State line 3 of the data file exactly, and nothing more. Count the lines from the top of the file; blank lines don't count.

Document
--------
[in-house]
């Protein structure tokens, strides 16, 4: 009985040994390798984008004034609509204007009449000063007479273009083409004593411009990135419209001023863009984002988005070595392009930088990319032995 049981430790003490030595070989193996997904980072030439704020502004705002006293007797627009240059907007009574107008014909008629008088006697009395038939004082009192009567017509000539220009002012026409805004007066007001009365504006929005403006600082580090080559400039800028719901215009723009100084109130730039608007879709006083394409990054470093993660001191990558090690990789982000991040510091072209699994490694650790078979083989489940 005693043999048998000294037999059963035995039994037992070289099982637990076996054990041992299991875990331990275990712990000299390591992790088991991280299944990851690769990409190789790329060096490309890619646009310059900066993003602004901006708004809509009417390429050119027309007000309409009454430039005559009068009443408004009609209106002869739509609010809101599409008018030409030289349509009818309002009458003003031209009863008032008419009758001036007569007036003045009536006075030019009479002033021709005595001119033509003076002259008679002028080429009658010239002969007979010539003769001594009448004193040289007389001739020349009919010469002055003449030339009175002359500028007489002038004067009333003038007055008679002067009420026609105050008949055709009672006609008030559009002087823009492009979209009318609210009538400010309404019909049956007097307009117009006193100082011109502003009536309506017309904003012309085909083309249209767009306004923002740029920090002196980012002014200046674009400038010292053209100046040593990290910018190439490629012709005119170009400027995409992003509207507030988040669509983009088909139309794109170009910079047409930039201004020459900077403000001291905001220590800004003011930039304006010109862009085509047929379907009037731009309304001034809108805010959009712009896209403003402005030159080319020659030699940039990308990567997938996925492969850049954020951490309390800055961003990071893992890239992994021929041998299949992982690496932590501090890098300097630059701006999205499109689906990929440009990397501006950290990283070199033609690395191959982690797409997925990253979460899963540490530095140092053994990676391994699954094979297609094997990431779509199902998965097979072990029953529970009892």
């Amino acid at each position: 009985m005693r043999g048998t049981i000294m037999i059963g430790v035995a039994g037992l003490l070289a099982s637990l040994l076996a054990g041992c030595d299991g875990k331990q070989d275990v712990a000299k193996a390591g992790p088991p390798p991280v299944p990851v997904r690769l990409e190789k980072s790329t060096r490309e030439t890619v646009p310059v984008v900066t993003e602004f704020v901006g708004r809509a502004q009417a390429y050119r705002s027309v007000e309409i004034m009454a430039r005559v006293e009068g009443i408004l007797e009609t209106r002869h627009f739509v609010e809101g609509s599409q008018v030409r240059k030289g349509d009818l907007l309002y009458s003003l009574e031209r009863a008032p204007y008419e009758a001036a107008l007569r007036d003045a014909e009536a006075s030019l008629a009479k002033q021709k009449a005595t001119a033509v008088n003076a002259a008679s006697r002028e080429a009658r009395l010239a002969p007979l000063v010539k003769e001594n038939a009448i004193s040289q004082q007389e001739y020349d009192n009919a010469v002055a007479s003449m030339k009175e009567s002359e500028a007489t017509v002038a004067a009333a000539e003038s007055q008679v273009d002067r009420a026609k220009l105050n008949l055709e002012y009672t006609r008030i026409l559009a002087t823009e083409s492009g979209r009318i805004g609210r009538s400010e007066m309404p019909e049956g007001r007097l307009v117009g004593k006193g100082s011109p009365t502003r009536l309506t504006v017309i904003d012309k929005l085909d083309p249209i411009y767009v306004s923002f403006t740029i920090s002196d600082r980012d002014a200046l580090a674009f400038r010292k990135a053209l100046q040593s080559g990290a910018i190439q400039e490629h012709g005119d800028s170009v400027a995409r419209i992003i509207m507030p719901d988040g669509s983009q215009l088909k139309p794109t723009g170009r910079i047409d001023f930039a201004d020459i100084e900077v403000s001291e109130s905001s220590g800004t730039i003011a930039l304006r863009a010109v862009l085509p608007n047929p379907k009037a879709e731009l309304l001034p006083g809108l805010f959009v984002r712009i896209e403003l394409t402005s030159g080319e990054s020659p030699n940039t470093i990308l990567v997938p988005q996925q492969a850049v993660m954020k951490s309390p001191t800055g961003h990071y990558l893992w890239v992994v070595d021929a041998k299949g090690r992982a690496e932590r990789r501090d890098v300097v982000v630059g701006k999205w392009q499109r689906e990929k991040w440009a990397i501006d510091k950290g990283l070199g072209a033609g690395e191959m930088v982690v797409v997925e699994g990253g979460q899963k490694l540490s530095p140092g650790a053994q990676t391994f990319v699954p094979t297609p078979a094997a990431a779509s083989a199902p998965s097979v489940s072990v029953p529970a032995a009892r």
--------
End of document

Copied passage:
């Amino acid at each position: 009985m005693r043999g048998t049981i000294m037999i059963g430790v035995a039994g037992l003490l070289a099982s637990l040994l076996a054990g041992c030595d299991g875990k331990q070989d275990v712990a000299k193996a390591g992790p088991p390798p991280v299944p990851v997904r690769l990409e190789k980072s790329t060096r490309e030439t890619v646009p310059v984008v900066t993003e602004f704020v901006g708004r809509a502004q009417a390429y050119r705002s027309v007000e309409i004034m009454a430039r005559v006293e009068g009443i408004l007797e009609t209106r002869h627009f739509v609010e809101g609509s599409q008018v030409r240059k030289g349509d009818l907007l309002y009458s003003l009574e031209r009863a008032p204007y008419e009758a001036a107008l007569r007036d003045a014909e009536a006075s030019l008629a009479k002033q021709k009449a005595t001119a033509v008088n003076a002259a008679s006697r002028e080429a009658r009395l010239a002969p007979l000063v010539k003769e001594n038939a009448i004193s040289q004082q007389e001739y020349d009192n009919a010469v002055a007479s003449m030339k009175e009567s002359e500028a007489t017509v002038a004067a009333a000539e003038s007055q008679v273009d002067r009420a026609k220009l105050n008949l055709e002012y009672t006609r008030i026409l559009a002087t823009e083409s492009g979209r009318i805004g609210r009538s400010e007066m309404p019909e049956g007001r007097l307009v117009g004593k006193g100082s011109p009365t502003r009536l309506t504006v017309i904003d012309k929005l085909d083309p249209i411009y767009v306004s923002f403006t740029i920090s002196d600082r980012d002014a200046l580090a674009f400038r010292k990135a053209l100046q040593s080559g990290a910018i190439q400039e490629h012709g005119d800028s170009v400027a995409r419209i992003i509207m507030p719901d988040g669509s983009q215009l088909k139309p794109t723009g170009r910079i047409d001023f930039a201004d020459i100084e900077v403000s001291e109130s905001s220590g800004t730039i003011a930039l304006r863009a010109v862009l085509p608007n047929p379907k009037a879709e731009l309304l001034p006083g809108l805010f959009v984002r712009i896209e403003l394409t402005s030159g080319e990054s020659p030699n940039t470093i990308l990567v997938p988005q996925q492969a850049v993660m954020k951490s309390p001191t800055g961003h990071y990558l893992w890239v992994v070595d021929a041998k299949g090690r992982a690496e932590r990789r501090d890098v300097v982000v630059g701006k999205w392009q499109r689906e990929k991040w440009a990397i501006d510091k950290g990283l070199g072209a033609g690395e191959m930088v982690v797409v997925e699994g990253g979460q899963k490694l540490s530095p140092g650790a053994q990676t391994f990319v699954p094979t297609p078979a094997a990431a779509s083989a199902p998965s097979v489940s072990v029953p529970a032995a009892r």